WASHINGTON, March 26 (Reuters) - Casino mogul Sheldon Adelson became a major player in Republican politics in the 2012 elections, when he spent more than $90 million in an unsuccessful effort to oust Democratic President Barack Obama.
Now the 80-year-old billionaire wants something from Washington: a ban on internet gambling, a growing industry that Adelson says could hurt the casino industry. On Wednesday, some of Adelson's allies in Congress, including South Carolina Senator Lindsey Graham, plan to propose legislation that would do just that.
The bill is not expected to go far; analysts say Congress may not even bring the measure up for a vote this year.
Even so, the Las Vegas Sands Corp chief executive's push against online gambling could force Republican politicians to confront an issue that pits religious conservatives who agree with Adelson against more pragmatic elements in the party.
It also could lead to some interesting moments this week as four potential candidates for the 2016 Republican presidential nomination - New Jersey Governor Chris Christie, Wisconsin Governor Scott Walker, former Florida governor Jeb Bush and Ohio Governor John Kasich - pay their respects to Adelson and his deep pockets during a four-day meeting in Las Vegas.
The meeting in Las Vegas could be particularly awkward for Christie, who last year signed a law legalizing internet gambling in New Jersey, which along with Nevada and Delaware have approved online gambling as a way to boost tax revenue at a time when earnings from land-based casinos have flat-lined. Christie's office did not respond to a request for comment.
The others who may be courting Adelson's political support likely will be reluctant to take a public position on online gambling, which is not a big issue for most Americans, said David Damore, a political science professor at the University of Nevada-Las Vegas.
"I think they would try to tiptoe around it as much as they can," he said.
Similarly, the lack of a national consensus on online gambling probably will discourage many members of Congress from taking up the issue, Republican strategist John Feehery said.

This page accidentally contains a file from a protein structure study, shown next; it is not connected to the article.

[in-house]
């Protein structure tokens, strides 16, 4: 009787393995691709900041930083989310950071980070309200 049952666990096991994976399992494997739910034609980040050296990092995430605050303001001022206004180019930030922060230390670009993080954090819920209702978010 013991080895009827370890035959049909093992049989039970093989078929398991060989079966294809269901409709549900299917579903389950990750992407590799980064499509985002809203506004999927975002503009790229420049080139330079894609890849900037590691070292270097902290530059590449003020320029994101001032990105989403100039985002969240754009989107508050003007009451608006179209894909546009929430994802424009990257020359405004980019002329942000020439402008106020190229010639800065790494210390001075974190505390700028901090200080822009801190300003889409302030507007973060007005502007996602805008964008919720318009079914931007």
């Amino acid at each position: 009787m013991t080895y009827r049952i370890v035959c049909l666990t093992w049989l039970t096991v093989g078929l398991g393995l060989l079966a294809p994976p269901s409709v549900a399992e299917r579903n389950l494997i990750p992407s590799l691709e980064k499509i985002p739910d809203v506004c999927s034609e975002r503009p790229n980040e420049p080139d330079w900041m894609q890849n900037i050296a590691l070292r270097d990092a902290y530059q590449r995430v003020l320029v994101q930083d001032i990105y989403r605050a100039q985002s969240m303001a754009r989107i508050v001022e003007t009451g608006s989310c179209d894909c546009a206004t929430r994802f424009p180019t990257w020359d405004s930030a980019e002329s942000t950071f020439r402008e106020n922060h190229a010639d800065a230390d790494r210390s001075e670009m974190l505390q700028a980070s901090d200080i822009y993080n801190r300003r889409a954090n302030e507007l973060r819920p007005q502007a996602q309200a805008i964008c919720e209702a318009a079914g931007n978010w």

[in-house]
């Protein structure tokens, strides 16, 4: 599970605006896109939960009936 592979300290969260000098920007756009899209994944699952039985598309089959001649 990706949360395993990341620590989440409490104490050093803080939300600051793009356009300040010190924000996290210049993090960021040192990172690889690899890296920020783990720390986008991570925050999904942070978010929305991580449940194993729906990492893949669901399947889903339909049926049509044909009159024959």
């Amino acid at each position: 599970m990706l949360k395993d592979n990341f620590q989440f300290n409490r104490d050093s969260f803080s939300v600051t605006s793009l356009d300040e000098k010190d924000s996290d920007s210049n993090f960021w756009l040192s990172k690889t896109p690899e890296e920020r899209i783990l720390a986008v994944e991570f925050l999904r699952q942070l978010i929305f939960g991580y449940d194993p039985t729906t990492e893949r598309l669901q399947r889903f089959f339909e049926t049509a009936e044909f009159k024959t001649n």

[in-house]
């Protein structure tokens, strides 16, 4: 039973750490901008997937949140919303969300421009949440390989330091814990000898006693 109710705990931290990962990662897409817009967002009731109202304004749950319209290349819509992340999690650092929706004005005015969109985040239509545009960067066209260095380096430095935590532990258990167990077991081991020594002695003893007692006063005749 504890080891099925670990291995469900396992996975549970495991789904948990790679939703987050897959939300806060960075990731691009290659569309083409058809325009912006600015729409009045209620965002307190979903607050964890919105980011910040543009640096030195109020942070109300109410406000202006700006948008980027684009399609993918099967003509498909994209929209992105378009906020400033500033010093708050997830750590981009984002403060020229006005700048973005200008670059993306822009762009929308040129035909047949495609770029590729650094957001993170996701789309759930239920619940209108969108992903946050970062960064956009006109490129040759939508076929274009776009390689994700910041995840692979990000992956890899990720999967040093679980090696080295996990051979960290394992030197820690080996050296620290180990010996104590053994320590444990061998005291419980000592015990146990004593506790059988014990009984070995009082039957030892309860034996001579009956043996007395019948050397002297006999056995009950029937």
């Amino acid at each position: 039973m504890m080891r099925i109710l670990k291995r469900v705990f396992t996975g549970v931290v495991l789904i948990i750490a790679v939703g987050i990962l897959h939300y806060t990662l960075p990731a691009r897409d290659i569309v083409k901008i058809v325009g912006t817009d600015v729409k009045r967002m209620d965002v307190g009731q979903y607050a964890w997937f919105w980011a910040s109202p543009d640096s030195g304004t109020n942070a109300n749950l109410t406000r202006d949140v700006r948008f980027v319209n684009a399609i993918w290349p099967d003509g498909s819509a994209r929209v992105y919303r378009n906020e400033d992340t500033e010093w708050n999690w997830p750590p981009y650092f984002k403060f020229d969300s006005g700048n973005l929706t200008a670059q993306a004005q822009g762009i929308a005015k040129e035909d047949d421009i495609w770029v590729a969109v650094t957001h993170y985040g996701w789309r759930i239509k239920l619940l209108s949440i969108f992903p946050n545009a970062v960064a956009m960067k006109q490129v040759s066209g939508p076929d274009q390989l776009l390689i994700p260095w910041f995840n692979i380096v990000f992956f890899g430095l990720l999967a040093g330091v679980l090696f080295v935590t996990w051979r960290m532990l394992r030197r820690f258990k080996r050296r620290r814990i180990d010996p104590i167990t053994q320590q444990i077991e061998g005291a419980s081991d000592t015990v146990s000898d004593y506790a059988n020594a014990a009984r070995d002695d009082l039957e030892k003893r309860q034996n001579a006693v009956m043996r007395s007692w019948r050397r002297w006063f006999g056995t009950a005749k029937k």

"On these things, if you can avoid taking a stand for as long as possible, that's always the best policy," he said.
STATES WARM TO ONLINE WAGERING
Online gambling was effectively outlawed in the United States until December 2011, when the Justice Department backed a court's decision that said a 1961 law banning interstate sports betting did not apply to other forms of gambling.
In the absence of action by Congress, states have moved to allow online gambling operations within their borders.
Nevada, New Jersey and Delaware now offer some form of internet gambling, and eight other states considered legislation last year. New Jersey, Delaware, Georgia and Illinois sell lottery tickets online. Several Native American tribes that operate casinos are preparing to offer internet play as well.
Some gambling companies see an opportunity to boost revenue as earnings from the 900 land-based casinos in the United States have stagnated.
Adelson's Las Vegas Sands is not among them.
In an opinion piece on Forbes.com last year, Adelson called internet gambling "fool's gold" that could hurt business at existing casinos and turn video game-playing children into gambling addicts. Adelson did not respond to a request for comment.
Las Vegas Sands likely wouldn't be affected if online gambling became widespread in the United States because it makes most of its revenue abroad, said Morningstar analyst Chad Mollman. But a federal ban could hurt rival casino companies that are counting on online gambling revenue to offset flat or declining earnings from their casinos, he said.
In Washington, Adelson has set up a lobbying group called the Coalition to Stop Internet Gambling.
"It's common sense that putting a virtual casino in the pocket of every American with a smartphone is bad public policy," the group said in a statement.